School of Communication graduate commencement speaker Kari Barber exemplifies the experience and dedication that makes SOC's students stand out.
Having previously worked as a freelance journalist producing television, radio and print features in West Africa, Barber chose to pursue an MFA in Film and Electronic Media at American University to better hone specific skills. Not only has Barber attained her degree, interned with PBS' Frontline for two documentaries, and directed her own documentary thesis project, but she also has had two children while in the program. These experiences have shaped the message Barber will share with her peers at graduation.
"I really want to address the community. I think AU and SOC in particular do a great job of fostering a sense of community and helping students learn to work as a team in challenging situations, which is a strength of AU and SOC students that we can bring into the workplace and into our world," she explains.
As a student and a mother, Barber is also very appreciative of SOC's support in all aspects of her education.
"On a personal level I will talk about being a mother and a student," she says. "In all honesty we need to start talking about and thinking about as a society how we can make educational institutions and workplaces family friendly. SOC was a very supportive place for me in this respect."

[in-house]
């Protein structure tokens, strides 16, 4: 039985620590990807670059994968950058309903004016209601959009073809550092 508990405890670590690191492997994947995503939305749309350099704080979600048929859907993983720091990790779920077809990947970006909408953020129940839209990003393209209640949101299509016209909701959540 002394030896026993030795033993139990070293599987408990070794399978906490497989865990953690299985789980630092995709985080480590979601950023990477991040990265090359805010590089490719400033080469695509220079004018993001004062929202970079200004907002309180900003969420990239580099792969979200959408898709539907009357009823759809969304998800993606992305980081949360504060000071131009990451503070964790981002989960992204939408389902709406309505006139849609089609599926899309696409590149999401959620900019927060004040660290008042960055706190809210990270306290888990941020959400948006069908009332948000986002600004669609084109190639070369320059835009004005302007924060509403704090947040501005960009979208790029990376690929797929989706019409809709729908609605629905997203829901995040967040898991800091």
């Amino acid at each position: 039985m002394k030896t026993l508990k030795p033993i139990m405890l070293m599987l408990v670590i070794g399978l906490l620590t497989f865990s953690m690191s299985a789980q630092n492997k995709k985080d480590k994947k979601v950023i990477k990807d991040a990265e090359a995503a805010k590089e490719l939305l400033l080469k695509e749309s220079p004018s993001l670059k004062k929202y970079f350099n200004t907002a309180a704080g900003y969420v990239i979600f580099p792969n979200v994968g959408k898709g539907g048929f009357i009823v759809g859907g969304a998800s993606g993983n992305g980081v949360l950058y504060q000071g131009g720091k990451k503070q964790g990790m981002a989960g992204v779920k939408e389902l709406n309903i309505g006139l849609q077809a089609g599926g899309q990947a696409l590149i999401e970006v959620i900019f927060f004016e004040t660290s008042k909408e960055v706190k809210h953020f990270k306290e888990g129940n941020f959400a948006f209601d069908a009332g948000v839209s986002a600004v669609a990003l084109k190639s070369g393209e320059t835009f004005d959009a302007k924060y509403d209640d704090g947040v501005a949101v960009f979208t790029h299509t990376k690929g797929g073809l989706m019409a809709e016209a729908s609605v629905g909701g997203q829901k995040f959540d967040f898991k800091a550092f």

SOC staff and faculty were extremely supportive, says Barber. "I always felt like the staff was on my side and would do anything in their power to help me be successful and achieve my dreams," she explains.
"The professors are so diverse in their backgrounds, interests and strengths. That really allowed me to explore different styles, methods and areas of film and emerge with a voice, I believe, that is truly my own."
Since completing her MFA in December, Barber has made the most of her time and talents. She traveled to the Dominican Republic to fulfill her dream of learning Spanish, visited West Africa and France, and has been preparing her thesis film Baking Alaska for various film festivals. In the fall she will begin her job as an assistant professor of journalism at the University of Nevada, Reno.
Being selected as a commencement speaker means a great deal to Barber, who sees this as an opportunity to give back to the school that gave her so much.
"I wanted to do it because I am so proud of the work I did at AU and how far I came through the program, and I am so proud of my classmates who have done amazing films and media work and are going to amazing jobs," says Barber. "I couldn't imagine a greater honor from my time at AU."